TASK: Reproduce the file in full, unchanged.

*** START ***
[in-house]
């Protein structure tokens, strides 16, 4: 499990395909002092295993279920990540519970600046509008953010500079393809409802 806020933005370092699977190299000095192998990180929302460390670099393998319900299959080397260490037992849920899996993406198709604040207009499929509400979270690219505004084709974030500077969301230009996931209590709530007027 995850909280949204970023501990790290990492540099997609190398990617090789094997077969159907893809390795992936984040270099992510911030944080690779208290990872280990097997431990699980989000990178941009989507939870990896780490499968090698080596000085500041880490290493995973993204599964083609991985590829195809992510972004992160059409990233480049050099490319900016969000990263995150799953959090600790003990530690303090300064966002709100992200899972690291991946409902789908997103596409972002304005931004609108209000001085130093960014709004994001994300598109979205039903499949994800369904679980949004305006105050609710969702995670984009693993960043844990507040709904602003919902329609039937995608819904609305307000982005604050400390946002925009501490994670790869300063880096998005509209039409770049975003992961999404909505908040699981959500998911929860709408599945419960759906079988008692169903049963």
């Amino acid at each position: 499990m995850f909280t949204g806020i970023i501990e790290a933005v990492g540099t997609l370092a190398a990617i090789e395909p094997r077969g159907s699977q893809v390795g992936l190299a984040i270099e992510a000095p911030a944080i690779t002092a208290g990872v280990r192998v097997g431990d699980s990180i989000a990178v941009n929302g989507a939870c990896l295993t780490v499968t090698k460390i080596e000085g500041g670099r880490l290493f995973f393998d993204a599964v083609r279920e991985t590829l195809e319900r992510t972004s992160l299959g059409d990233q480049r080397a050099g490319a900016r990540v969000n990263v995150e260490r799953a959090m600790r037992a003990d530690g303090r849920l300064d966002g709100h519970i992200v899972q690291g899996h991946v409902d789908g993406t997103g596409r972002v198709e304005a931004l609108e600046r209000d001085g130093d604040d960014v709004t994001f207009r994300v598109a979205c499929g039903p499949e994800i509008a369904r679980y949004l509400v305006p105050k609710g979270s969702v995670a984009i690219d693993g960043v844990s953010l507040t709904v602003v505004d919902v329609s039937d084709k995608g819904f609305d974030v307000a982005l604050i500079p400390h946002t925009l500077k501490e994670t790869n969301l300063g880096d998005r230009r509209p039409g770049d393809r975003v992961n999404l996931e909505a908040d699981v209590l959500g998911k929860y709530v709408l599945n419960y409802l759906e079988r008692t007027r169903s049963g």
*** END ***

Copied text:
[in-house]
């Protein structure tokens, strides 16, 4: 499990395909002092295993279920990540519970600046509008953010500079393809409802 806020933005370092699977190299000095192998990180929302460390670099393998319900299959080397260490037992849920899996993406198709604040207009499929509400979270690219505004084709974030500077969301230009996931209590709530007027 995850909280949204970023501990790290990492540099997609190398990617090789094997077969159907893809390795992936984040270099992510911030944080690779208290990872280990097997431990699980989000990178941009989507939870990896780490499968090698080596000085500041880490290493995973993204599964083609991985590829195809992510972004992160059409990233480049050099490319900016969000990263995150799953959090600790003990530690303090300064966002709100992200899972690291991946409902789908997103596409972002304005931004609108209000001085130093960014709004994001994300598109979205039903499949994800369904679980949004305006105050609710969702995670984009693993960043844990507040709904602003919902329609039937995608819904609305307000982005604050400390946002925009501490994670790869300063880096998005509209039409770049975003992961999404909505908040699981959500998911929860709408599945419960759906079988008692169903049963």
């Amino acid at each position: 499990m995850f909280t949204g806020i970023i501990e790290a933005v990492g540099t997609l370092a190398a990617i090789e395909p094997r077969g159907s699977q893809v390795g992936l190299a984040i270099e992510a000095p911030a944080i690779t002092a208290g990872v280990r192998v097997g431990d699980s990180i989000a990178v941009n929302g989507a939870c990896l295993t780490v499968t090698k460390i080596e000085g500041g670099r880490l290493f995973f393998d993204a599964v083609r279920e991985t590829l195809e319900r992510t972004s992160l299959g059409d990233q480049r080397a050099g490319a900016r990540v969000n990263v995150e260490r799953a959090m600790r037992a003990d530690g303090r849920l300064d966002g709100h519970i992200v899972q690291g899996h991946v409902d789908g993406t997103g596409r972002v198709e304005a931004l609108e600046r209000d001085g130093d604040d960014v709004t994001f207009r994300v598109a979205c499929g039903p499949e994800i509008a369904r679980y949004l509400v305006p105050k609710g979270s969702v995670a984009i690219d693993g960043v844990s953010l507040t709904v602003v505004d919902v329609s039937d084709k995608g819904f609305d974030v307000a982005l604050i500079p400390h946002t925009l500077k501490e994670t790869n969301l300063g880096d998005r230009r509209p039409g770049d393809r975003v992961n999404l996931e909505a908040d699981v209590l959500g998911k929860y709530v709408l599945n419960y409802l759906e079988r008692t007027r169903s049963g």